chuc mung nam moi!

2010 is a big year in Ha Noi--actually, its 1000th big year. Although the official anniversary is in October, if New Years was any indication, the whole year will be as suffused with the event as the typical Vietnamese wedding dress is with glitter...

On the morning of New Year's Eve, I took the bus to the stop at the top of Hoan Kiem Lake, a couple kilometer walk from The Gioi Publishers. Then, I inadvertently but delightedly walked right into a flower festival that was set up along the lake in honor of the anniversary. Fortunately I had some extra time and my camera.
Legend has it that, as the founder of Ha Noi first approached its banks via the Red River, he saw a glittering golden dragon rising from the mist... ...thus the ancient name of Ha Noi: Thang Long, or "Rising Dragon."

And the recurring dragon motifs in its decor. This one, if you can't tell, is made of pineapple. The ones above are constructed primarily of flowers.

Ha Noi seal (thanks wikipedia!)

This one is for all my dutch friends out there. In case you can't read it, the sign says:

"These tulips are a gift from Netherlands to Ha Noi on the occasion of its 1000 years anniversary, presented by the Dutch minister for agriculture, Ms Gerda Verburg."
And I thought I'd have to miss tulip time this year!

After work, my host family picked Ali and me up and we all went to supper at Kitchi Kitchi, a restaurant that lives up to its goofy name. It is an all-you-can-eat buffet that serves lau, a traditional Vietnamese dish that usually entails putting various raw foods to cook in a simmering pot of broth. Kind of like fondue, but with chopsticks. And noodles. Usually a whole group gathers around one large hot pot, but Kitchi Kitchi has created a variation on lau in which each person has her own mini hot pot sunk into the counter in front of her. Additionally--and quite exciting to me when I entered the restaurant--there are conveyor belts running all along the tops of the counters with various food items--veggies, tofu, baby duck eggs, pigeon eggs, meat, fish, noodles, and some mystery items--that you pick off and throw into your pot.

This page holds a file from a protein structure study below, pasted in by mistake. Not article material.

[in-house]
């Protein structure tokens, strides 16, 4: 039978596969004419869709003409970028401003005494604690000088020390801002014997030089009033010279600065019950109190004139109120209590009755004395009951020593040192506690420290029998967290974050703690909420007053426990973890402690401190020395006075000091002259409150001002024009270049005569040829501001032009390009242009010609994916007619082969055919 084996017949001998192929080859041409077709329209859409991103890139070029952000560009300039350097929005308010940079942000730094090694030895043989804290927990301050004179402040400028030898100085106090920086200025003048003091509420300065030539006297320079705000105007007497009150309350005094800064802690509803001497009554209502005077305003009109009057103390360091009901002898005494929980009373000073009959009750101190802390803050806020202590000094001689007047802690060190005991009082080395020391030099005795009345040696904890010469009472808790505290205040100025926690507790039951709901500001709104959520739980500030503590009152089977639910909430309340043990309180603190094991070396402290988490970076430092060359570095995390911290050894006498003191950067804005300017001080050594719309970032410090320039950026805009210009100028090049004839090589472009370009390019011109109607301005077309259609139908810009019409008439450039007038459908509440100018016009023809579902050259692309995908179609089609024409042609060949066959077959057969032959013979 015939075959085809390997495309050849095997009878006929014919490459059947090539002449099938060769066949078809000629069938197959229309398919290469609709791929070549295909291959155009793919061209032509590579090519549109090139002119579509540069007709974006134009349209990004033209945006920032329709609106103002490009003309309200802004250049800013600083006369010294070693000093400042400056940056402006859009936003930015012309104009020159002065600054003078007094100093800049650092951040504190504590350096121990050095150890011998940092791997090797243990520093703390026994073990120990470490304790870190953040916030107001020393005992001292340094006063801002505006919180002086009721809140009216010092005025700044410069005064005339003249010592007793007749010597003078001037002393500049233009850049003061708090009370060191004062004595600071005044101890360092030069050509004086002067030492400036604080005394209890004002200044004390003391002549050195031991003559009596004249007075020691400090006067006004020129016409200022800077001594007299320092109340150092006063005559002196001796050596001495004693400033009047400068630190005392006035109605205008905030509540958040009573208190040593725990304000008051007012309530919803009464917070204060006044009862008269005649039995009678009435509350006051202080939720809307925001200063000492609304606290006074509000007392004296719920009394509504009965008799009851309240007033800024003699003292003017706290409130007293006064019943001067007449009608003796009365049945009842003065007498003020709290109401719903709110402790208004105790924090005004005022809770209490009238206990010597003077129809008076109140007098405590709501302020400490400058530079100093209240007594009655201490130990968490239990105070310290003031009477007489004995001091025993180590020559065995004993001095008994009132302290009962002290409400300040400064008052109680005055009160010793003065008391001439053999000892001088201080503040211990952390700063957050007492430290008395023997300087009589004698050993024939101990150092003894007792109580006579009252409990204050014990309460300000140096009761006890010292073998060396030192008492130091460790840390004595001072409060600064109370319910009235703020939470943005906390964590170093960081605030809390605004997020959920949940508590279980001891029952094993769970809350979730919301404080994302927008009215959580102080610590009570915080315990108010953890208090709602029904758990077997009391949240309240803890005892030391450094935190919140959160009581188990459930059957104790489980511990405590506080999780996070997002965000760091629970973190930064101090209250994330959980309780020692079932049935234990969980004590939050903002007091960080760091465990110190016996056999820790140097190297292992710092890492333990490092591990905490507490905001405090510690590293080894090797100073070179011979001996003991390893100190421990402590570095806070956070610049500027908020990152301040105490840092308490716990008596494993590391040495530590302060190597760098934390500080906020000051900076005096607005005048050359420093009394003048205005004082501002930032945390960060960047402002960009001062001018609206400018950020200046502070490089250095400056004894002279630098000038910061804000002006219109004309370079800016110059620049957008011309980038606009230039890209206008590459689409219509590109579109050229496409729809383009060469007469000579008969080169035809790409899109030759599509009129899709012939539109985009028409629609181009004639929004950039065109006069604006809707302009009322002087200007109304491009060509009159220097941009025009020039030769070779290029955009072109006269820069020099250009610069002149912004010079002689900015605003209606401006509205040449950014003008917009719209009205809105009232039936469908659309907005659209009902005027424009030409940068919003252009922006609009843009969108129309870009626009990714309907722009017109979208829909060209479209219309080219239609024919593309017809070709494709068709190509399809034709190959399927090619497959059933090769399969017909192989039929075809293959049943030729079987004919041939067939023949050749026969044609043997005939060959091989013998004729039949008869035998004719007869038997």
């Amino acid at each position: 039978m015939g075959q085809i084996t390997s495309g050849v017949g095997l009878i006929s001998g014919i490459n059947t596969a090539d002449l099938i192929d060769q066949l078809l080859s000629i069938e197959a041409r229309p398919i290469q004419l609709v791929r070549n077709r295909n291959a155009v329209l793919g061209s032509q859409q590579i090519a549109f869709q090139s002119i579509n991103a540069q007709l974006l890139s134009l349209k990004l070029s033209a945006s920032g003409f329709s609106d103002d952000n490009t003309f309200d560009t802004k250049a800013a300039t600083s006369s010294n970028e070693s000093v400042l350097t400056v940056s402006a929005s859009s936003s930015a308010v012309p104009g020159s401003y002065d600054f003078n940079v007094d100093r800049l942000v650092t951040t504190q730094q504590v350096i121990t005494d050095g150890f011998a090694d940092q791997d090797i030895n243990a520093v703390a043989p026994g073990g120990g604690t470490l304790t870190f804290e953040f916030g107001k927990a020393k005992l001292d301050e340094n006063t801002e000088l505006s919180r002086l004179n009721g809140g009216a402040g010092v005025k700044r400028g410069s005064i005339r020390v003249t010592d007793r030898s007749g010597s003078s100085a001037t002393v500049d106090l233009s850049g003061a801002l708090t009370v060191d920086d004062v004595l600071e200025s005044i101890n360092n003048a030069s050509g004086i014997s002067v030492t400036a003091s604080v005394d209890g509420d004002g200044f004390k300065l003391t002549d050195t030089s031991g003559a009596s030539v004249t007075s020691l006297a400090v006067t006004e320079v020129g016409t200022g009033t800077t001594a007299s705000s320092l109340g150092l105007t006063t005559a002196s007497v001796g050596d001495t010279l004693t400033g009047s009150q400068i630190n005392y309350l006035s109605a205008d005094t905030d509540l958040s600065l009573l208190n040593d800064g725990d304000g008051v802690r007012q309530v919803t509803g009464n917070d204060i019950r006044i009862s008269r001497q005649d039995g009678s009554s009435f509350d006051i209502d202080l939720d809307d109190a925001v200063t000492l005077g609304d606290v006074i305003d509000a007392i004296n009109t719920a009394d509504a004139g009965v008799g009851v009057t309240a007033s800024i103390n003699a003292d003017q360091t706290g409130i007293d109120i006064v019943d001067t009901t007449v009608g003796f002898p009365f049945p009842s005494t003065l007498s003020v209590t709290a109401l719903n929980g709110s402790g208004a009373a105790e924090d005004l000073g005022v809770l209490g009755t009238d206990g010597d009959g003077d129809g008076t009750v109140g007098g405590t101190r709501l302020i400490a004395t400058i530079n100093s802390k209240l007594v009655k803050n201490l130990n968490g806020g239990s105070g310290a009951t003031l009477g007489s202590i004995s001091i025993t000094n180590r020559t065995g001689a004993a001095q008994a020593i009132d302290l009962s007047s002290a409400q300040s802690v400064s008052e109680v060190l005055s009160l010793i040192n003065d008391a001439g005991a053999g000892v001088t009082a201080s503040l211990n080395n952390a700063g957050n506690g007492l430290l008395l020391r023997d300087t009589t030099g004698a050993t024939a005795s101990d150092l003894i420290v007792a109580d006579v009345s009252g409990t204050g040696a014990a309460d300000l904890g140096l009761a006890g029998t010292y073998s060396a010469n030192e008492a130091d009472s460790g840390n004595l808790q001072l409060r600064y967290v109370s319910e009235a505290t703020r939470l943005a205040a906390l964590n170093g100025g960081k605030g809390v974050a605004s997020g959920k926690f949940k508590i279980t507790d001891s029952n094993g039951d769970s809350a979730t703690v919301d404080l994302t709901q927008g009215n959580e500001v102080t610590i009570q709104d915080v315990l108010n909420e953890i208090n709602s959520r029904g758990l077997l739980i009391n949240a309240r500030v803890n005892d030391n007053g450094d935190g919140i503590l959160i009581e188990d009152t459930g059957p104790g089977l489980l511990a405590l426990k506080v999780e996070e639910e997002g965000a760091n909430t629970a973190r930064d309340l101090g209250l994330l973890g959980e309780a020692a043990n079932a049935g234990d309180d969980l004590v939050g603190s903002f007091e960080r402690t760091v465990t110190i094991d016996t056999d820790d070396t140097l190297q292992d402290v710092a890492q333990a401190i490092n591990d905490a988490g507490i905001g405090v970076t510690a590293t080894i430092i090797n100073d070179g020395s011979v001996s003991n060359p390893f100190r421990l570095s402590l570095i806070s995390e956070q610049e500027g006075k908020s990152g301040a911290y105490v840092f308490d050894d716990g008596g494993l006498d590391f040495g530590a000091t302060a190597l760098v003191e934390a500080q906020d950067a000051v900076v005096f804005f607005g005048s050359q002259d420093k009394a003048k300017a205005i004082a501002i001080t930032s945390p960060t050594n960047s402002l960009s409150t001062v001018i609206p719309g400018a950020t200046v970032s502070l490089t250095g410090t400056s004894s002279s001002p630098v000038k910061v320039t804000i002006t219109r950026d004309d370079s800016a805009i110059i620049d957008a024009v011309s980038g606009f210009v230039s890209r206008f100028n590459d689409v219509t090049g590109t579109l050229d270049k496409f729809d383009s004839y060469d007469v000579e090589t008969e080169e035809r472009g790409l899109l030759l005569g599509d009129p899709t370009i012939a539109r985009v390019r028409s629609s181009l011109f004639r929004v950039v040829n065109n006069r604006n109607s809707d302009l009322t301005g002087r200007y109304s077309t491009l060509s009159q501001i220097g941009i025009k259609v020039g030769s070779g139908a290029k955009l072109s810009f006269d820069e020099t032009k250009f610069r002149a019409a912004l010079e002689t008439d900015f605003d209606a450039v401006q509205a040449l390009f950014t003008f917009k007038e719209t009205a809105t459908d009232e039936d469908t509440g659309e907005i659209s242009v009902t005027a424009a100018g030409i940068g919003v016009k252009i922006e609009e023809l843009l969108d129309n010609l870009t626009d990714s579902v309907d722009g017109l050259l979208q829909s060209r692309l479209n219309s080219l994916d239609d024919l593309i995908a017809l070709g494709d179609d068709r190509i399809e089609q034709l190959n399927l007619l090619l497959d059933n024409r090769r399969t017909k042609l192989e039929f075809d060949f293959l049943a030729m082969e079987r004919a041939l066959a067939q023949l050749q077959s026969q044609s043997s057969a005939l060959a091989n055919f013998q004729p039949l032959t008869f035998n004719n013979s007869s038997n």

Apparently, pictures aren't allowed (I guess they're afraid someone might copy that cutting-edge technology--the conveyor belt), but I took this one before I knew...

After supper, we went bowling. Cosmic bowling, even. Complete with the ABBA Happy New Year Song--on repeat. We played three games, then left at about 10:30 to go check out the flower festival I had seen earlier in the day. It closed just as we got there, and as Co Van's attempts to use us two foreign girls to get past the security gaurds failed, we left to go...eat more. The food selection suprised me. We had chau, a kind of rice gruel, like oatmeal but with meat instead of sugar..This is where we welcomed 2010 with some confetti and yet another play of ABBA's song. It was a pretty fun night! More than I usually do to celebrate New Years.

I took a moment to look back on where I was at this time last year. It was funny to realize that among all my frenzied ideas of what I might be doing this year, I didn't have the faintest guess that I might be in Viet Nam. In fact, most of the times I had ever thought of the country were probably associated with Forrest Gump.

It makes me chill out a little as I start to think/worry about future plans--they probably won't turn out at all as I expect. That's sometimes a scary thought, but its also pretty exciting!

Happy New Year!

left: the younger of my two host sisters, Nga.
right: my host mom, Co Van. Not to be confused with my other sister. My dad did when he first met her...


  1. I can't believe the wooden shoe gift! That is hilarious!

  2. does the title mean "happy new year"? if so, literally or just used the same way?

  3. Yep. literally, "wish happy year new."

    "chuc mung" together is also used to congratulate.